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Known attacks

For cryptographers, a cryptographic "break" is anything faster than a brute-force


attack – i.e., performing one trial decryption for each possible key in sequence
(see Cryptanalysis). A break can thus include results that are infeasible with current
technology. Despite being impractical, theoretical breaks can sometimes provide insight
into vulnerability patterns. The largest successful publicly known brute-force attack
against a widely implemented block-cipher encryption algorithm was against a 64-
bit RC5 key by distributed.net in 2006.
The key space increases by a factor of 2 for each additional bit of key length, and if
every possible value of the key is equiprobable, this translates into a doubling of the
average brute-force key search time. This implies that the effort of a brute-force search
increases exponentially with key length. Key length in itself does not imply security
against attacks, since there are ciphers with very long keys that have been found to be
vulnerable.
AES has a fairly simple algebraic framework. In 2002, a theoretical attack, named the
"XSL attack", was announced by Nicolas Courtois and Josef Pieprzyk, purporting to
show a weakness in the AES algorithm, partially due to the low complexity of its
nonlinear components. Since then, other papers have shown that the attack, as
originally presented, is unworkable; see XSL attack on block ciphers.
During the AES selection process, developers of competing algorithms wrote of
Rijndael's algorithm "...we are concerned about [its] use ... in security-critical
applications." In October 2000, however, at the end of the AES selection process, Bruce
Schneier, a developer of the competing algorithm Twofish, wrote that while he thought
successful academic attacks on Rijndael would be developed someday, he did not
"believe that anyone will ever discover an attack that will allow someone to read
Rijndael traffic".
In 2009, a new related-key attack was discovered that exploits the simplicity of AES's
key schedule and has a complexity of 2119. In December 2009 it was improved to
299.5.[2] This is a follow-up to an attack discovered earlier in 2009 by Alex Biryukov,
Dmitry Khovratovich, and Ivica Nikolić, with a complexity of 2 96 for one out of every
235 keys. However, related-key attacks are not of concern in any properly designed
cryptographic protocol, as a properly designed protocol (i.e., implementational software)
will take care not to allow related keys, essentially by constraining an attacker's means
of selecting keys for relatedness.
Another attack was blogged by Bruce Schneier on July 30, 2009, and released as a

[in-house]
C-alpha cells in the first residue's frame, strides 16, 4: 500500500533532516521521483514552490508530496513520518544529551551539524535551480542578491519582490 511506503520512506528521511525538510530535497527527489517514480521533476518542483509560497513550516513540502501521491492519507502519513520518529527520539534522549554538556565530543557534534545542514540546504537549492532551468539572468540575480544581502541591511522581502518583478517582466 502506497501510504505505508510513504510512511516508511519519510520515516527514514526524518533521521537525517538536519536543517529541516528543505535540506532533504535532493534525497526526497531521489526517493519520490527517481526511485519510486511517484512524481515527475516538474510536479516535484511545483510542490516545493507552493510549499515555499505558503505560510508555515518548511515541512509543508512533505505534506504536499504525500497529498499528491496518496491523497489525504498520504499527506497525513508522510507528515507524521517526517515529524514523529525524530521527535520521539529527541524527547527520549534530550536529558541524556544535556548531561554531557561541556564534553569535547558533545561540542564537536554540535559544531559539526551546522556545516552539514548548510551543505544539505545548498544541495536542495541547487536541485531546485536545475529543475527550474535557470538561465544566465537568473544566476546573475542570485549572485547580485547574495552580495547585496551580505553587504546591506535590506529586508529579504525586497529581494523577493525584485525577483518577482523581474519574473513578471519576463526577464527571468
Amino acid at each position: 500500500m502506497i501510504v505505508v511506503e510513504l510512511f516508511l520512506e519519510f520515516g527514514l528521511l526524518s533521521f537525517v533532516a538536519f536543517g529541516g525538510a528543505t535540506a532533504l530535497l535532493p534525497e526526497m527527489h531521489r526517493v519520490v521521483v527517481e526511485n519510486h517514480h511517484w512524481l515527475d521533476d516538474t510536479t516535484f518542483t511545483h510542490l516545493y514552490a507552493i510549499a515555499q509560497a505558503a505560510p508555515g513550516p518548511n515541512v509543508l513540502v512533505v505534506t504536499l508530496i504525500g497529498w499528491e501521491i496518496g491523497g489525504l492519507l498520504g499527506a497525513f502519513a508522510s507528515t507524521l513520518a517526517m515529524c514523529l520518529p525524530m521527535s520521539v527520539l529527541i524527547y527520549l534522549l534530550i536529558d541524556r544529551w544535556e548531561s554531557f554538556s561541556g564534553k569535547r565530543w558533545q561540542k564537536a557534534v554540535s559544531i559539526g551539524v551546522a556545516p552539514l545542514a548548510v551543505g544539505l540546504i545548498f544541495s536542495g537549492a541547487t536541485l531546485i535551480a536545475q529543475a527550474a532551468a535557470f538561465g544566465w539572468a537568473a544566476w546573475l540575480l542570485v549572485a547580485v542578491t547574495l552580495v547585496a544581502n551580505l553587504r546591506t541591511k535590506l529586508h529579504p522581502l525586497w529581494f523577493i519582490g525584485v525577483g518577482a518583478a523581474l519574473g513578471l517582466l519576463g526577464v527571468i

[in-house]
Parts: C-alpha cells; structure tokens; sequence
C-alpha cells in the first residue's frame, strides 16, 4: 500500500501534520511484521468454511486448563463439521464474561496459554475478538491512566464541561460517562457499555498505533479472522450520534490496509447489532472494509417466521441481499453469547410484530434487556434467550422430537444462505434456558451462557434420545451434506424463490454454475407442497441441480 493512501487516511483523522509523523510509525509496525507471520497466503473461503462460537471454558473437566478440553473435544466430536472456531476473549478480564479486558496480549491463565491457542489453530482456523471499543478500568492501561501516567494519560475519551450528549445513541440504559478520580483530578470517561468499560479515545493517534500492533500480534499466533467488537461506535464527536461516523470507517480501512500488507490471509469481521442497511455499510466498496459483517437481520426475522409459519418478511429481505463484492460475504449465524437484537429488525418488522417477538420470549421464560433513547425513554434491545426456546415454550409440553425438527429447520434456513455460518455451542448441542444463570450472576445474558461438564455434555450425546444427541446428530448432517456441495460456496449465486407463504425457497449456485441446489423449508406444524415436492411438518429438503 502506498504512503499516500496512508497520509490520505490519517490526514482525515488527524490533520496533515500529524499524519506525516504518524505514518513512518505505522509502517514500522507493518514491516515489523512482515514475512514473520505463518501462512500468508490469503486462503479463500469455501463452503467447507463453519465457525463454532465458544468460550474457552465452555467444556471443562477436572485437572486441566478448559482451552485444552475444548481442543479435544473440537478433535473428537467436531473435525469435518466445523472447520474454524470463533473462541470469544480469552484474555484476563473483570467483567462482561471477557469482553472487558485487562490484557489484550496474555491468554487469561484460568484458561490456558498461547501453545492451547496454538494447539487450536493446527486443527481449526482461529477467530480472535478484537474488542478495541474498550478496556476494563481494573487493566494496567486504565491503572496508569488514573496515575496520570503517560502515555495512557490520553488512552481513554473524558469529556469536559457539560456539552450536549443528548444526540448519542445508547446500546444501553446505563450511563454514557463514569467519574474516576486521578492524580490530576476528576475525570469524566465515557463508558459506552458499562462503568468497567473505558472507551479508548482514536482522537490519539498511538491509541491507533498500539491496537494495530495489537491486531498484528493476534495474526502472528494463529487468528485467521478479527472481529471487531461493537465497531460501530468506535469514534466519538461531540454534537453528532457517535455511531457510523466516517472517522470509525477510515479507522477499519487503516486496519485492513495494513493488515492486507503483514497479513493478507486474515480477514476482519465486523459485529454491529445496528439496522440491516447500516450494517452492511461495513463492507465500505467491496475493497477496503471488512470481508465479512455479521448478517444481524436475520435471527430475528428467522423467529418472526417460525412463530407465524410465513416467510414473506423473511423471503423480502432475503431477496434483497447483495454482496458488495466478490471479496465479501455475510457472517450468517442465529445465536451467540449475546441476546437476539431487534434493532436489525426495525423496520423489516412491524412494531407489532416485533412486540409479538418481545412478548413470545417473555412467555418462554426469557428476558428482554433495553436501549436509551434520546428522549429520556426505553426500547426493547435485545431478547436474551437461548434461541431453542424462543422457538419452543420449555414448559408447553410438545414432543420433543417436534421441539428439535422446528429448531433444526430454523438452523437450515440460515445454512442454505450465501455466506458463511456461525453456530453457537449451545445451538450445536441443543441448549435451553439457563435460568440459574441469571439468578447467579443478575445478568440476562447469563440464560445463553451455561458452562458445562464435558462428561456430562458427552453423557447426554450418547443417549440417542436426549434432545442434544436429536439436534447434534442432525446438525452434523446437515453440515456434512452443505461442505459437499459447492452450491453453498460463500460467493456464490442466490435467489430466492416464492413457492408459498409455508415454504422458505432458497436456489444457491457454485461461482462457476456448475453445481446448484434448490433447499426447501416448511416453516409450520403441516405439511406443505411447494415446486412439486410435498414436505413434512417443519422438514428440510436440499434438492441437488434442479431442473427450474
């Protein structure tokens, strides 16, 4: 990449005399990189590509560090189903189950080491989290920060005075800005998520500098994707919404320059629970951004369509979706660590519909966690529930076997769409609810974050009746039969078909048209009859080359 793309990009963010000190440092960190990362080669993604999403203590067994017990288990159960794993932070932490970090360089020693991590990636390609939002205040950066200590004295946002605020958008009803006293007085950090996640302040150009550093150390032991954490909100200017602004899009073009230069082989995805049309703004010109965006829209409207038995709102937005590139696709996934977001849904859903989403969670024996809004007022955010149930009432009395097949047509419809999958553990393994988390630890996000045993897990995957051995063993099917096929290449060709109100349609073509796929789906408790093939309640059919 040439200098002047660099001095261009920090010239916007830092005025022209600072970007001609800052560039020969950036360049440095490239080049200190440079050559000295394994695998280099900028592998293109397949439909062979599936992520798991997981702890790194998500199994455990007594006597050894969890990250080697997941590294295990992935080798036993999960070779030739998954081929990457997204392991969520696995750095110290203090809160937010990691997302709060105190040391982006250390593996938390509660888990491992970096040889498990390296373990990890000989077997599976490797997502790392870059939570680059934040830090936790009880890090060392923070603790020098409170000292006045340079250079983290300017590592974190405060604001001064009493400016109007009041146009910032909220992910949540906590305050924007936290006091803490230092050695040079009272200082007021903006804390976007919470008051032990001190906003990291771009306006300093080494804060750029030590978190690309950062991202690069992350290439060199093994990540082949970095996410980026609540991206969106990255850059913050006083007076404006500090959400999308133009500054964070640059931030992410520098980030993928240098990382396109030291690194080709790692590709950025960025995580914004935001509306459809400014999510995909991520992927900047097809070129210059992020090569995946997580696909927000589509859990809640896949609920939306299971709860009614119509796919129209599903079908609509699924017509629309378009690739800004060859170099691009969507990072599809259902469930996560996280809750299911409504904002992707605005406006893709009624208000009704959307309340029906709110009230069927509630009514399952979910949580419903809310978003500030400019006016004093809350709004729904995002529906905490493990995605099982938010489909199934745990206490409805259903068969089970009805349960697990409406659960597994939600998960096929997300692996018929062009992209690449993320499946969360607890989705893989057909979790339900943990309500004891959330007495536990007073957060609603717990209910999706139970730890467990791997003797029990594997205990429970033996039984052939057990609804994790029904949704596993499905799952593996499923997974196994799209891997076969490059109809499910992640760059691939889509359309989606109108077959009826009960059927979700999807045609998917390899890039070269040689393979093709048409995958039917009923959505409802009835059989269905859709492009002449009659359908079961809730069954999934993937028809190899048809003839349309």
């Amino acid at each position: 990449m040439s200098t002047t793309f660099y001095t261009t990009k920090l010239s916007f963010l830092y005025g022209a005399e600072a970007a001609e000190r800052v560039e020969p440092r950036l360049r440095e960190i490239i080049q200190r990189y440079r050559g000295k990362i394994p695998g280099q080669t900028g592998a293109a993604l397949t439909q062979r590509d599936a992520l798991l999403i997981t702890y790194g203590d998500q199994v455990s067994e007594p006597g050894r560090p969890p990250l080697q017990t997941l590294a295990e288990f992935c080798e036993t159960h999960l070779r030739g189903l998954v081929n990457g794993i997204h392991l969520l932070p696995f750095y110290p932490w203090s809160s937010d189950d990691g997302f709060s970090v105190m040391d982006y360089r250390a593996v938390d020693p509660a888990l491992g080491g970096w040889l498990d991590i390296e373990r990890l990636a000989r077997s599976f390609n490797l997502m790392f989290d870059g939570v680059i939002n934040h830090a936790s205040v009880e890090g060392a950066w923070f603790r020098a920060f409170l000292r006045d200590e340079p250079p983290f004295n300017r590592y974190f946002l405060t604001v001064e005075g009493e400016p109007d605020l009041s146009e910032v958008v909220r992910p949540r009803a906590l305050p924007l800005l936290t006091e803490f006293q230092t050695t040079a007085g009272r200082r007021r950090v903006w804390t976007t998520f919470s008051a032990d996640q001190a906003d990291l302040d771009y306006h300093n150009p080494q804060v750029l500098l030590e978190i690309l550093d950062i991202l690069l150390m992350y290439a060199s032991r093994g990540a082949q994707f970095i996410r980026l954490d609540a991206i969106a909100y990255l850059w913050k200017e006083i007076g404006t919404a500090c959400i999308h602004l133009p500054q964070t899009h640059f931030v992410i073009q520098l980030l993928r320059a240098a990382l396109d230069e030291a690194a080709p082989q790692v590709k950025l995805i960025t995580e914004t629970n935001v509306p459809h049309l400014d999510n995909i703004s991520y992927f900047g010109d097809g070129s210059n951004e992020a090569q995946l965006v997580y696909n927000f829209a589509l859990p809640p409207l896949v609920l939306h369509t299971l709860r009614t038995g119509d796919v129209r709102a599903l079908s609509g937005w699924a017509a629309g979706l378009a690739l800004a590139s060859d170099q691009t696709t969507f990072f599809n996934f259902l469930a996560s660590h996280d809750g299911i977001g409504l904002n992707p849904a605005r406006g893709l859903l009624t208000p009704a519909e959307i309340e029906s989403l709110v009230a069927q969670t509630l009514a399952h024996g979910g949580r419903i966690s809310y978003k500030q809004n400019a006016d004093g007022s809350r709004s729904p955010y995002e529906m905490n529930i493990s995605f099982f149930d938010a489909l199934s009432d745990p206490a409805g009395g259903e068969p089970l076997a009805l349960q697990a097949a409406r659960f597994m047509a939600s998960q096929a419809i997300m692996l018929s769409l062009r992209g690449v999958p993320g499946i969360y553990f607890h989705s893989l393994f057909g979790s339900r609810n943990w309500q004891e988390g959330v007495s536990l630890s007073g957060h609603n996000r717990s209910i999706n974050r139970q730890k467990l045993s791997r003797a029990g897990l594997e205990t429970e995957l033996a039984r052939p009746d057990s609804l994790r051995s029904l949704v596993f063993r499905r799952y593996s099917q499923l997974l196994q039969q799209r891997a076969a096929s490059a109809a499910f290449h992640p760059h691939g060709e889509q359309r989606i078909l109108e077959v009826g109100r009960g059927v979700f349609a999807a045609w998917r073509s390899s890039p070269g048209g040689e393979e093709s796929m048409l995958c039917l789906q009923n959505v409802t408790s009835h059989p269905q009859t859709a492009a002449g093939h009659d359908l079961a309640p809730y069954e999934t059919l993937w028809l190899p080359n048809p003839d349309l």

preprint on August 3, 2009. This new attack, by Alex Biryukov, Orr Dunkelman, Nathan
Keller, Dmitry Khovratovich, and Adi Shamir, is against AES-256 that uses only two
related keys and 239 time to recover the complete 256-bit key of a 9-round version, or
245 time for a 10-round version with a stronger type of related subkey attack, or 270 time
for an 11-round version. 256-bit AES uses 14 rounds, so these attacks aren't effective
against full AES.
The practicality of these attacks with stronger related keys has been criticized, for
instance, by the paper on "chosen-key-relations-in-the-middle" attacks on AES-128
authored by Vincent Rijmen in 2010.
In November 2009, the first known-key distinguishing attack against a reduced 8-round
version of AES-128 was released as a preprint. This known-key distinguishing attack is
an improvement of the rebound, or the start-from-the-middle attack, against AES-like
permutations, which view two consecutive rounds of permutation as the application of a
so-called Super-Sbox. It works on the 8-round version of AES-128, with a time
complexity of 248, and a memory complexity of 232. 128-bit AES uses 10 rounds, so this
attack isn't effective against full AES-128.
The first key-recovery attacks on full AES were due to Andrey Bogdanov, Dmitry
Khovratovich, and Christian Rechberger, and were published in 2011. The attack is
a biclique attack and is faster than brute force by a factor of about four. It requires
2126.2 operations to recover an AES-128 key. For AES-192 and AES-256, 2190.2 and
2254.6 operations are needed, respectively. This result has been further improved to
2126.0 for AES-128, 2189.9 for AES-192 and 2254.3 for AES-256,[26] which are the current
best results in key recovery attack against AES.
This is a very small gain, as a 126-bit key (instead of 128-bits) would still take billions of
years to brute force on current and foreseeable hardware. Also, the authors calculate
the best attack using their technique on AES with a 128 bit key requires storing 2 88 bits
of data (though this has later been improved to 256, which is 9 petabytes). That works
out to about 38 trillion terabytes of data, which is more than all the data stored on all the
computers on the planet in 2016. As such, this is a seriously impractical attack which
has no practical implication on AES security.
According to the Snowden documents, the NSA is doing research on whether a
cryptographic attack based on tau statistic may help to break AES.
At present, there is no known practical attack that would allow someone without
knowledge of the key to read data encrypted by AES when correctly implemented.